His close competitors in France were the Didots. Not only did François-Ambroise Didot invent many of the machines used in printing, but his foundry endeavoured to render the types more beautifully than his rivals Baskerville and (later) Bodoni. Some considered Didot’s works the most beautiful types that had ever been used in France (up to that period),² though others found them delicate but lifeless.³

Didot, Impremirie Nationale, 36pt

The Ugliness
I have to admit that dealing with ugliness was a lot more interesting than revisiting the beauty contests of the classicist printers. The search for ugliness triggers a certain primal, voyeuristic curiosity, and from the designer’s perspective there is simply a lot more space to explore. Capturing beauty has always been considered the primary responsibility of the traditional artist, and even now it is rare to find examples of skilled and deliberate ugliness in type design, (although examples of inexperience and naïveté abound).

The eccentric ‘Italian’ from the middle of the Industrial Revolution was a clear choice. This reversed-contrast typeface was designed to deliberately attract readers’ attention by defying their expectations. Strokes that were thick in classical models were thin, and vice versa — a dirty trick to create freakish letterforms that stood out in the increasingly saturated world of commercial messages.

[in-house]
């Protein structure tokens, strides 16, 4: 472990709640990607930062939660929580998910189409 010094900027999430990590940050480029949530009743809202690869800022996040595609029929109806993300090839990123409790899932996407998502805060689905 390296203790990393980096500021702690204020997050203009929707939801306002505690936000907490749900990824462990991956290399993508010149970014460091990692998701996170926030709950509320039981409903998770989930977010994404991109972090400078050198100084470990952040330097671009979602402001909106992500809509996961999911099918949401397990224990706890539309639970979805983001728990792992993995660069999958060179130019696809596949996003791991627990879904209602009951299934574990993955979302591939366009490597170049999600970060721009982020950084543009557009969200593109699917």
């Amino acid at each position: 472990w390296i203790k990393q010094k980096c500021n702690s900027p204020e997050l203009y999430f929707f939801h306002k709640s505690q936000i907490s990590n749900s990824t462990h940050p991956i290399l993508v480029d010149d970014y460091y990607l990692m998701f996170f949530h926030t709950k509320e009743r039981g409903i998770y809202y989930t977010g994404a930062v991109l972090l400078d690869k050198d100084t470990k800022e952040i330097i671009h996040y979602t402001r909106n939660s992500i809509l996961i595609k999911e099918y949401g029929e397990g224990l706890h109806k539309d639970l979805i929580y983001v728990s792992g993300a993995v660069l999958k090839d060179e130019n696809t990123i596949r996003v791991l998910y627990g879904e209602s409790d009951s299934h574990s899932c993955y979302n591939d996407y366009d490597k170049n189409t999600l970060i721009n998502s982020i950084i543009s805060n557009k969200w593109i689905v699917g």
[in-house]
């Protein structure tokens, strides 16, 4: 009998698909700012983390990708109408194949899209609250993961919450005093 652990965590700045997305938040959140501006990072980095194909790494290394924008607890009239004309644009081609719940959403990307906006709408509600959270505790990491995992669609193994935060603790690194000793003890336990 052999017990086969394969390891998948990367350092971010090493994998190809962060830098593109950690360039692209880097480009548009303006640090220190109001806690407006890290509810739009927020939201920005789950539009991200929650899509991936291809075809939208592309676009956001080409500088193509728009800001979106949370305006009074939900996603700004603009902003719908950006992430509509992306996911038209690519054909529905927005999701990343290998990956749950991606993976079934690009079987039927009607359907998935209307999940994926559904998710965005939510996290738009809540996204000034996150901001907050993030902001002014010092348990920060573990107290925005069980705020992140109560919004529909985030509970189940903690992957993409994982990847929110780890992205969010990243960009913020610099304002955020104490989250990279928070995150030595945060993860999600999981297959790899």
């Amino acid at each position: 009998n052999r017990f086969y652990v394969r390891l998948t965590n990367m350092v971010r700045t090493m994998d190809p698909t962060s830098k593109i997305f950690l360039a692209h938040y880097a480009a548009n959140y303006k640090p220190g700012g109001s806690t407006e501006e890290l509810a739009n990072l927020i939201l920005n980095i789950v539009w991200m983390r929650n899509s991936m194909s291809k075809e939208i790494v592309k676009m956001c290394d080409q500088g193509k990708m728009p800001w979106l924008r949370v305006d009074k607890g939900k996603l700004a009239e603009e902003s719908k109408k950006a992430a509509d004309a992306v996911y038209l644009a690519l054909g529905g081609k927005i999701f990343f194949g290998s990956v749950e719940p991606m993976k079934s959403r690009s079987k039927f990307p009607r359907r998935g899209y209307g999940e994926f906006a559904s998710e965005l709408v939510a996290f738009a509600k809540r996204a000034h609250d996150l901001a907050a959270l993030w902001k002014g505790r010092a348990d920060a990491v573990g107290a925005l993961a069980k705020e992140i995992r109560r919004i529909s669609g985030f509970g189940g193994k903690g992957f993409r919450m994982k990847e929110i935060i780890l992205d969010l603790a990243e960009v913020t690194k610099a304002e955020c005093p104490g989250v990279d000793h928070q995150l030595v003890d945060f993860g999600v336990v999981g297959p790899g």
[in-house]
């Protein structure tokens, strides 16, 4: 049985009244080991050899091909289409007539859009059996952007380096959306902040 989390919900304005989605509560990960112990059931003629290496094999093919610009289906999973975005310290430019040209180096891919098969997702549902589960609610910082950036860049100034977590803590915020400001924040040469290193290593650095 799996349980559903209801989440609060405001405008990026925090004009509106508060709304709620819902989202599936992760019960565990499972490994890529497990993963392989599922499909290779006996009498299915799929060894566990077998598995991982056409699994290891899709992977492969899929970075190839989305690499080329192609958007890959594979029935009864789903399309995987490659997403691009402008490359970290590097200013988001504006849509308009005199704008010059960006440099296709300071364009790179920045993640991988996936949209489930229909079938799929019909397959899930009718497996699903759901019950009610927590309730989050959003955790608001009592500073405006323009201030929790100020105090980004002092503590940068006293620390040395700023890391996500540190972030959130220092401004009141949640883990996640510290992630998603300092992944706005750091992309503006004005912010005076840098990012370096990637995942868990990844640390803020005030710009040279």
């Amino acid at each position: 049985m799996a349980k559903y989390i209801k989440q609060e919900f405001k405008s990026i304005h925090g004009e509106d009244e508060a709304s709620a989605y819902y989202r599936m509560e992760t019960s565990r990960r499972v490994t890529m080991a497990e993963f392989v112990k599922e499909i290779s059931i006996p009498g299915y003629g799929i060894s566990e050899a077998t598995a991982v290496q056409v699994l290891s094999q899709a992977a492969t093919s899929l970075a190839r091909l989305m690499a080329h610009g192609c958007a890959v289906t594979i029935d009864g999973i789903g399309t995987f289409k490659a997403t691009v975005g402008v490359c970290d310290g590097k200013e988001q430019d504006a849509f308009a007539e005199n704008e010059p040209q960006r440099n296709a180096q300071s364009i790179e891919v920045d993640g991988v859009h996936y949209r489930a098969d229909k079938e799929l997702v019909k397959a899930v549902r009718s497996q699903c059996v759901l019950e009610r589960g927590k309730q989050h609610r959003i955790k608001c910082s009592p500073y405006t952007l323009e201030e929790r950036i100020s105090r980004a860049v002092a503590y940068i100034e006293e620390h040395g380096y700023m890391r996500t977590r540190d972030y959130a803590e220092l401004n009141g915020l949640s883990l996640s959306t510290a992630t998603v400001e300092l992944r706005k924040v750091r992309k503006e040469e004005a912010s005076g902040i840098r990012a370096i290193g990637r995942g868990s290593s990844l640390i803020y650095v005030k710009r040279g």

Five-Line Pica Italian

No other style in the history of typography has provoked such negative reactions as the Italian. It was first presented in Caslon & Catherwood’s 1821 type specimen, and as early as 1825, in his Typographia Thomas Hansard called the type a “typographic monstrosity”. Nicolete Gray called it “a crude expression of the idea of perversity”, while others labeled it as “degenerate”.

The goal of my project was to show just how closely related beauty and ugliness are. Donald Knuth, an American computer scientist with a special interest in typography identified over 60 visual parameters that control the appearance of a typeface. I was interested in designing typeface variations that shared most of these parameters, yet included both the ugliest and most beautiful letterforms.